Schoolboy brothers to launch replica boats on Antarctic adventure 

Metre-long versions of 19th-century expedition boats will gather scientific data to fight climate change.

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Two brothers are replicating a 19th-century expedition by launching tiny boats into the Antarctic seas.

Harry and Oliver Ferguson – aged 10 and 12 respectively – have built metre-long versions of HMS Erebus and HMS Terror to embark on a 12,500-mile journey.

The original boats took part in the 1839-1843 Ross expedition of Antarctica and the schoolboys will follow their mini versions from home in Turriff, Aberdeenshire, as they collect scientific data to fight climate change.

In what’s thought to be a world first, they will release the boats from Falklands, allowing them to drift off into the sea.

Harry said: “No one has done it before, it’s not really a normal thing for people to be sending out metre-long boats to find out things about climate change.

“We are probably the first people on earth to do it and it’s helping the earth.”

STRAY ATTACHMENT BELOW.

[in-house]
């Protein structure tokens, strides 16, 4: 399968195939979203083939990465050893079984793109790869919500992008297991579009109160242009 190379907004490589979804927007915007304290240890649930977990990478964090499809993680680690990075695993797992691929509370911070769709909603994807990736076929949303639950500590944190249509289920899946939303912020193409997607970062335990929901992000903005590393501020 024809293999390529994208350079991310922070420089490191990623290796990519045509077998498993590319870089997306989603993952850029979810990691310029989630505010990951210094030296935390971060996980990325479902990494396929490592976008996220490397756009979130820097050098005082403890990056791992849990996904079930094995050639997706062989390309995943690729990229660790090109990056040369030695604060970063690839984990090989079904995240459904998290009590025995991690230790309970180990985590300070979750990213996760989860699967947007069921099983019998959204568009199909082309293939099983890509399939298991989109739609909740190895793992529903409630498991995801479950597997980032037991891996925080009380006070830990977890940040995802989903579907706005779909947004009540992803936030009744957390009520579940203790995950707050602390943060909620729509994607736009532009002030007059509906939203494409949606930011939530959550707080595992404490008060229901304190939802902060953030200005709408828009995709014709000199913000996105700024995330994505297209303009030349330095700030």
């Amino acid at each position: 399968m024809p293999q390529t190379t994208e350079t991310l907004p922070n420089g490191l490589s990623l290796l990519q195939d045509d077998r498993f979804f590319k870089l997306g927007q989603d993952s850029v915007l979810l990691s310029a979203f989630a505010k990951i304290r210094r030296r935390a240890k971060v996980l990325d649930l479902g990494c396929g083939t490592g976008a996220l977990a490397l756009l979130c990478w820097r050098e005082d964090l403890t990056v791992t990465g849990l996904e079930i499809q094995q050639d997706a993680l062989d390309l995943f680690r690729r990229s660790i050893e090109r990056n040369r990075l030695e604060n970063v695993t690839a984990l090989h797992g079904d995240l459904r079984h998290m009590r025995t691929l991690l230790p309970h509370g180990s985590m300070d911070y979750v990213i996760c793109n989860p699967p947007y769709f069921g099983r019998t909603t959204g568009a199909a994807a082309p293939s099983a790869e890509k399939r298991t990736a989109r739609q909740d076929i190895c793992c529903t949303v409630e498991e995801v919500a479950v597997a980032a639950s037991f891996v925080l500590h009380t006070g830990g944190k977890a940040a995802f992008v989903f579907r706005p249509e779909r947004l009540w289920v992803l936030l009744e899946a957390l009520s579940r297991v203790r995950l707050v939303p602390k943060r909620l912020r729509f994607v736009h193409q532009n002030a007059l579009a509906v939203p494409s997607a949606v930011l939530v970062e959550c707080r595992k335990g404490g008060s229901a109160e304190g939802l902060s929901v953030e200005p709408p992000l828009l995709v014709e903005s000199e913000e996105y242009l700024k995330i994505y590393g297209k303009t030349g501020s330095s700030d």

Months of work has gone into preparing the replica boats to navigate some of the world’s harshest waters for a mission spanning two and a half years.

The high-tech boats are complete with sensors to measure sea temperatures and pH levels – both of which can be used as markers for climate change.

Equipped with battery-operated hi-tech cameras, the boats will send back monthly updates.

Oliver, a Cop26 ambassador, said: “We thought this would be a fun idea to do, and it certainly did take longer than expected but the outcome has been amazing.

“The world is going through its resources so drastically that if we don’t improve then we won’t be able to survive.

“There’s a lot of waste, people are still using single-use plastics and oil, so we need to do something or we won’t be able to do anything.”